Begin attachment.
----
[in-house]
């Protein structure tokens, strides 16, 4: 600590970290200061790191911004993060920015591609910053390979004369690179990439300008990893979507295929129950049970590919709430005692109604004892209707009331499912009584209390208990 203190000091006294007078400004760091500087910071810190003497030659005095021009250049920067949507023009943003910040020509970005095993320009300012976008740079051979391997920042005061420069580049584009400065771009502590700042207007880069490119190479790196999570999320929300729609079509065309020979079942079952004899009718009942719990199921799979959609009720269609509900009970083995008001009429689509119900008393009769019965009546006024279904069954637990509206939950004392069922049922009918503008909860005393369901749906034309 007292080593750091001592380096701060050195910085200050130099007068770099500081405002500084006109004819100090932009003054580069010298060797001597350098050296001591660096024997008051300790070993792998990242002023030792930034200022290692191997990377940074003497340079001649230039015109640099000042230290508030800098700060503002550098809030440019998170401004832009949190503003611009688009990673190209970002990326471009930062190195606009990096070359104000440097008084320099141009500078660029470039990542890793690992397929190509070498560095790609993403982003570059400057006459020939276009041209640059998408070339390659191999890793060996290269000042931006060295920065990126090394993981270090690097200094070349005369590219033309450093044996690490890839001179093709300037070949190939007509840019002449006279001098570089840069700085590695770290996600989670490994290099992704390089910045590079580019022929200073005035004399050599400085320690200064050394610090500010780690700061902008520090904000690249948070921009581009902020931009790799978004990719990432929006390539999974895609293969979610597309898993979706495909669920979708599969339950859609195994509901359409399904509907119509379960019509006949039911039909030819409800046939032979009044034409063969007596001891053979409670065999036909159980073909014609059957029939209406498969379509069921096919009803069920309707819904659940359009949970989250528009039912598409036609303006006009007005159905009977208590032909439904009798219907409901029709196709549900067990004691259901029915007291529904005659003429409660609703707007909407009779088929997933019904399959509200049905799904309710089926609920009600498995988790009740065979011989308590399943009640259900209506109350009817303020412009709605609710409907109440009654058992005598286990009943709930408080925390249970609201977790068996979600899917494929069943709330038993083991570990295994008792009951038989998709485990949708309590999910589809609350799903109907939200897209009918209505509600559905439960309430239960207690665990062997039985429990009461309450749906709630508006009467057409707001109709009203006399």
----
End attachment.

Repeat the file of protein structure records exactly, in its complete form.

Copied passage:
[in-house]
């Protein structure tokens, strides 16, 4: 600590970290200061790191911004993060920015591609910053390979004369690179990439300008990893979507295929129950049970590919709430005692109604004892209707009331499912009584209390208990 203190000091006294007078400004760091500087910071810190003497030659005095021009250049920067949507023009943003910040020509970005095993320009300012976008740079051979391997920042005061420069580049584009400065771009502590700042207007880069490119190479790196999570999320929300729609079509065309020979079942079952004899009718009942719990199921799979959609009720269609509900009970083995008001009429689509119900008393009769019965009546006024279904069954637990509206939950004392069922049922009918503008909860005393369901749906034309 007292080593750091001592380096701060050195910085200050130099007068770099500081405002500084006109004819100090932009003054580069010298060797001597350098050296001591660096024997008051300790070993792998990242002023030792930034200022290692191997990377940074003497340079001649230039015109640099000042230290508030800098700060503002550098809030440019998170401004832009949190503003611009688009990673190209970002990326471009930062190195606009990096070359104000440097008084320099141009500078660029470039990542890793690992397929190509070498560095790609993403982003570059400057006459020939276009041209640059998408070339390659191999890793060996290269000042931006060295920065990126090394993981270090690097200094070349005369590219033309450093044996690490890839001179093709300037070949190939007509840019002449006279001098570089840069700085590695770290996600989670490994290099992704390089910045590079580019022929200073005035004399050599400085320690200064050394610090500010780690700061902008520090904000690249948070921009581009902020931009790799978004990719990432929006390539999974895609293969979610597309898993979706495909669920979708599969339950859609195994509901359409399904509907119509379960019509006949039911039909030819409800046939032979009044034409063969007596001891053979409670065999036909159980073909014609059957029939209406498969379509069921096919009803069920309707819904659940359009949970989250528009039912598409036609303006006009007005159905009977208590032909439904009798219907409901029709196709549900067990004691259901029915007291529904005659003429409660609703707007909407009779088929997933019904399959509200049905799904309710089926609920009600498995988790009740065979011989308590399943009640259900209506109350009817303020412009709605609710409907109440009654058992005598286990009943709930408080925390249970609201977790068996979600899917494929069943709330038993083991570990295994008792009951038989998709485990949708309590999910589809609350799903109907939200897209009918209505509600559905439960309430239960207690665990062997039985429990009461309450749906709630508006009467057409707001109709009203006399």